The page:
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Chris Moyles is one of the very few people that can make me smile very first thing in the morning. As I'm on my way to work, bleary eyed and with the taste of toothpaste still strong in my mouth, his madcap humour and banter with his close-knit team always manages to raise a smile.
So when I found out he'd written his autobiography I was naturally very keen to read it, and requested a copy for my birthday to avoid my mum complaining that I never want anything because I've already bought it myself.
---THE BOOK ---
Settling down to read it, the first thing that struck me was how many pages were wasted by unnecessarily large chapter headings. I can see why they were done that way - they echo Chris' loud, larger-than-life persona - but they began to really grate after a while. Brilliant way of filling up the book though!
Following a short foreword by self-confessed fellow loudmouth Simon Cowell, Moyles dives stright into telling us how to write your own book, making it sound ridiculously easy. He then spends the rest of the book explaining how it may sound easy becoming a world famous DJ but is actually flipping hard work!
One of the most refreshing things about this autobiography is that Chris doesn't spend most of it waxing lyrical about his family and the early years of his life, believing it not to be of interst to the reader. He mainly focuses on his discovery of radio, and how he dreamed of some day becoming a DJ on Radio 1.
What follws is a light-hearted look at his early radio career through the mental hospitals, Topshop and local stations, jobs that took him as far as Luembourg and his big break on Capital Radio, all written just as he talks - jokey, loud, occasionally close to the bone and littered with swearing. Profanities aside though, it is this irreverent style of writing that keeps you reading on.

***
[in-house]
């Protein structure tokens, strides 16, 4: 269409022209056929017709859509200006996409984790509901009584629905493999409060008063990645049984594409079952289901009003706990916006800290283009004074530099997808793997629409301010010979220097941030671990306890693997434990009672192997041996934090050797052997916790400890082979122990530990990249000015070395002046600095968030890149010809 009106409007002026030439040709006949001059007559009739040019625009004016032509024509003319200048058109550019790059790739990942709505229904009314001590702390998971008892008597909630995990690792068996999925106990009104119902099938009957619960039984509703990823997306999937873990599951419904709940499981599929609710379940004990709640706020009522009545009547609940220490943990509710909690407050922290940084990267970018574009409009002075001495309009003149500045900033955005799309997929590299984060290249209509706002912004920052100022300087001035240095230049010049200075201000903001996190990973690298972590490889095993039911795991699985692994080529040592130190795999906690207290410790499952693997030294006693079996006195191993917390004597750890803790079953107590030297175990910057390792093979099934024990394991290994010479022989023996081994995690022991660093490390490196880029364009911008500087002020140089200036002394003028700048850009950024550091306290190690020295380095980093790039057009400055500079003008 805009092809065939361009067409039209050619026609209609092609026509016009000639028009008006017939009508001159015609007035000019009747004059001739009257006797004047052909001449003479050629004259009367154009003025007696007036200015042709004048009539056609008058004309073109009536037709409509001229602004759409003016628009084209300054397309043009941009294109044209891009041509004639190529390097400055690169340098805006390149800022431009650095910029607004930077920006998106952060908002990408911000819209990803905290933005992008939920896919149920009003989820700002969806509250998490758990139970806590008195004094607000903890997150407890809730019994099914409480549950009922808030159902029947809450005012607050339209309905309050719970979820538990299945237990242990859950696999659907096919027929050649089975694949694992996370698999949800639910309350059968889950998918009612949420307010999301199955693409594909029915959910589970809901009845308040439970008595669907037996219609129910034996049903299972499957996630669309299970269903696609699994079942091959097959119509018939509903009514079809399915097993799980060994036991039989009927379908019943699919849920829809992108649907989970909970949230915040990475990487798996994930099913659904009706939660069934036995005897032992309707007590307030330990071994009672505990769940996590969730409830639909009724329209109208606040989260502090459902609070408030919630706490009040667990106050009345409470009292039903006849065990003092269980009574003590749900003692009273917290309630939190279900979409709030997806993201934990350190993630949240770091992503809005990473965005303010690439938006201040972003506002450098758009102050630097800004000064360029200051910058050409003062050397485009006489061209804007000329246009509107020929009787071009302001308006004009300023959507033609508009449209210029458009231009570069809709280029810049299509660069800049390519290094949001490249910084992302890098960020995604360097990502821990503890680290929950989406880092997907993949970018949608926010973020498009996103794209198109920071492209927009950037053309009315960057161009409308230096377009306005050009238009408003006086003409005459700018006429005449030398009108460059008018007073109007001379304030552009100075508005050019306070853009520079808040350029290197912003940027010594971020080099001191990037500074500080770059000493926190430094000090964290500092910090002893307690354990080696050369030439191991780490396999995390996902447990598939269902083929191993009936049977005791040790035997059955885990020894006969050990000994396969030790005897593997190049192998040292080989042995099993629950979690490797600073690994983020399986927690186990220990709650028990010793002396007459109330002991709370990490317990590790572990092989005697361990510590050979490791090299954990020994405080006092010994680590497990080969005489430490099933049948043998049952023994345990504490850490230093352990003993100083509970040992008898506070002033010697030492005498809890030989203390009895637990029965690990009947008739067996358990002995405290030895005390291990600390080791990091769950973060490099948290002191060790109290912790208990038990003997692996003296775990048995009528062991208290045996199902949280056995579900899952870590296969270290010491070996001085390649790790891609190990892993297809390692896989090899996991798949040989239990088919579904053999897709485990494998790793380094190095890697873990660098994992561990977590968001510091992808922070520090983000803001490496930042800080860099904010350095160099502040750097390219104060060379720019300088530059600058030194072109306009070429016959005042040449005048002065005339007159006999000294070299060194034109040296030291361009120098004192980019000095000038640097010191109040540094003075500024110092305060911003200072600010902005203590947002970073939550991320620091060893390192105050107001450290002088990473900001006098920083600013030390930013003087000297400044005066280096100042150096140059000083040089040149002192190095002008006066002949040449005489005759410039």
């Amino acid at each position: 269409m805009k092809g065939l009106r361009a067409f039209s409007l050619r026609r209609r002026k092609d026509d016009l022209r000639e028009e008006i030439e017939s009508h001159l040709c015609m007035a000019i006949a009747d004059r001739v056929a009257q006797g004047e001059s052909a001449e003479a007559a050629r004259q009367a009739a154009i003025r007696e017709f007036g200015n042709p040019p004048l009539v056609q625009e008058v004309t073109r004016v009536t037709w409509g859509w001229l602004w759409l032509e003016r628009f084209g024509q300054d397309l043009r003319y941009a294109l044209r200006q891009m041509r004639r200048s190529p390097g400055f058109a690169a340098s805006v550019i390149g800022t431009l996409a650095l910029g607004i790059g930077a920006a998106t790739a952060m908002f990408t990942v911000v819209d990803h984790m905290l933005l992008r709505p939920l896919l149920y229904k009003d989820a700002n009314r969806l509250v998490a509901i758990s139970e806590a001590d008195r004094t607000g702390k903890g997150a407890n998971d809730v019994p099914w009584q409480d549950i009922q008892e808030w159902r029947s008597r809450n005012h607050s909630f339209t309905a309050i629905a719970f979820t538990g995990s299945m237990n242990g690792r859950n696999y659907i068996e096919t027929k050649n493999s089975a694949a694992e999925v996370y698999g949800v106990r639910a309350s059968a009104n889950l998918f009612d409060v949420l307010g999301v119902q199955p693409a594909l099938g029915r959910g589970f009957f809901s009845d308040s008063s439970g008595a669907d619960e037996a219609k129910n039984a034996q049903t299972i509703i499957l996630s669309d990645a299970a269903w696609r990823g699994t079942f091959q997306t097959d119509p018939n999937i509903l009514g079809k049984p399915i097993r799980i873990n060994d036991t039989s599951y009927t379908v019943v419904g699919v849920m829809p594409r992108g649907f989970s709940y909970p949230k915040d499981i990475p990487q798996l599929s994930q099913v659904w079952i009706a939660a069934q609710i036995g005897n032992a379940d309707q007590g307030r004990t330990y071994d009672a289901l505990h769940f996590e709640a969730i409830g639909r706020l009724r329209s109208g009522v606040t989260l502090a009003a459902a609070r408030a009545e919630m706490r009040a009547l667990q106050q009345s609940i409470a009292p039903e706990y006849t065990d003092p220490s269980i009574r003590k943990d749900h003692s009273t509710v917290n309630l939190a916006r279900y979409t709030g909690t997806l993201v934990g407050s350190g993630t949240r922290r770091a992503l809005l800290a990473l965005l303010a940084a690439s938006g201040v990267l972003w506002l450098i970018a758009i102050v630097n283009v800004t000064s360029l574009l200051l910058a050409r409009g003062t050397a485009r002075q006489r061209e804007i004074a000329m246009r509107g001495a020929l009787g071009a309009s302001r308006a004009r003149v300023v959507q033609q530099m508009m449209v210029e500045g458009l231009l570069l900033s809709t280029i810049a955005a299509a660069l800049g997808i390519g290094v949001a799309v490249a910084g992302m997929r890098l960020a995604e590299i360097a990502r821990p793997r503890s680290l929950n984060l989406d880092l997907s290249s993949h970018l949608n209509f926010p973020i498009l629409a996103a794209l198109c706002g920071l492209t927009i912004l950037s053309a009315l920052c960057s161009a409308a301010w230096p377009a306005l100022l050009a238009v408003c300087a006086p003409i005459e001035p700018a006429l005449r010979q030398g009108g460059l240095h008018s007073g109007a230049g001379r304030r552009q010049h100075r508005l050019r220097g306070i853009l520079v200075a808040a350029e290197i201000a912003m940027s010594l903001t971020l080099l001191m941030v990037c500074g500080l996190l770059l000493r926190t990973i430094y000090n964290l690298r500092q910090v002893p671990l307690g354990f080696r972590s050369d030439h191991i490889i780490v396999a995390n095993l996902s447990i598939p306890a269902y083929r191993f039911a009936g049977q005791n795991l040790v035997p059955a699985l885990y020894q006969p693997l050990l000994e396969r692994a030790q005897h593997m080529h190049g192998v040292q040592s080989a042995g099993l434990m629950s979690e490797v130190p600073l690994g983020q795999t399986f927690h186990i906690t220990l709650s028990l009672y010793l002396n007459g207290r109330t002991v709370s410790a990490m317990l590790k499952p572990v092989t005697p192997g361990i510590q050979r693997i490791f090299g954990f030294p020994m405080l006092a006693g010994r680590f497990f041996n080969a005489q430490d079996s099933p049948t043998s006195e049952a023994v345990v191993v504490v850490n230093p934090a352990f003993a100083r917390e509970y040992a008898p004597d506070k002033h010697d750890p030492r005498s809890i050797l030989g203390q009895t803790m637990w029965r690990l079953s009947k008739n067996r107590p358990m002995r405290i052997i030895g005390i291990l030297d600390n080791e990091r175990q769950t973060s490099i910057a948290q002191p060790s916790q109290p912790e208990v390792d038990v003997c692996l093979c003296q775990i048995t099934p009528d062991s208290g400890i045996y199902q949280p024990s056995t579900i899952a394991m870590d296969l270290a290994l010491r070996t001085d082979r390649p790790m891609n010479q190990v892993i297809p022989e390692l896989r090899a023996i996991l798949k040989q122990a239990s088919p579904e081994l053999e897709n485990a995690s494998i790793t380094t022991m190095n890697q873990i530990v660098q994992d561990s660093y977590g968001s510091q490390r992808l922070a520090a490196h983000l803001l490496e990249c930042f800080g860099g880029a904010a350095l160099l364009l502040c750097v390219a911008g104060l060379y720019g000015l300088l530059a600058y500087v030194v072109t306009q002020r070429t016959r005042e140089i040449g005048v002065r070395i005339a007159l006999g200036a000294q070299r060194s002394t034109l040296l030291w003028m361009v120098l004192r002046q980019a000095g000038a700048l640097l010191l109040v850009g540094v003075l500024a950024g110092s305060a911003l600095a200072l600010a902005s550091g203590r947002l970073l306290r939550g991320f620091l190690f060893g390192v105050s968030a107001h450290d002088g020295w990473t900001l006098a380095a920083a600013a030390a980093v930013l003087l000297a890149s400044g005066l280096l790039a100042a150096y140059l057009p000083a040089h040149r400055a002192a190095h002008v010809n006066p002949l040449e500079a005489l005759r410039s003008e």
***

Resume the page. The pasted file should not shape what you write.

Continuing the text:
He discusses his team at Radio 1, the history they have and the rapport they share. Just as if they were family members, the way he describes them shows how deeply he values them, and short anecdotes make you realise that behind all the jokes and mickey-taking they are firm friends.
There is a section on his favourite guests, along with several pictures of him with them, and a chapter devoted to his appearance on Celebrity X Factor, along with candid assessments of his fellow contestants. A chapter devoted to his mother shows both how he loves her and how she loves to meet celebrities, which amuses Chris no end as she now has more celebrity friends than him!
It's clear that he is very much in love with girlfriend Sophie, as her name crops up several times through the book, but also that their relationship is very private as these mentions are brief.
A glowing backword from Davina McCall and a list of all the people he wanted to namecheck complete the book.
---THE VERDICT ---
This book was as easy to read as Moyles is to listen to. It is funny, witty, doesn't delve too deeply into early years and illustrates how a boy from Leeds realised his dream of being one of the country's best DJs. A few pages of pictures provide added interest.
I found I read the book very quickly, although I'm not sure whther it was because I became engrossed in it - it was easy to put down and pick up later without having to remember what had happened with too much difficulty - or becuase a great many of the pages were gratuitously large chapter headings.
All told it was a very enjoyable read - I'd probably not read it again but then I've never read an autobiography more than once. The main annoyance was Moyles always banging on about how he's a fantastic DJ - yes, he IS a fantastic DJ but his ego sometimes gets a little out of control. There are some grammatical niggles but these are in keeping with the style of the book and, although I personally don't mind the swearing, is it really needed?
Chris Moyles started his broadcasting career at the age of 16, working for Aire FM in ... more
Leeds and then onto Radio Luxembourg and London's Capital FM. Here, the DJ takes you on a journey from his idyllic childhood in Leeds, through his discovery of radio and onto his new found fame as 'the saviour' of BBC Radio 1.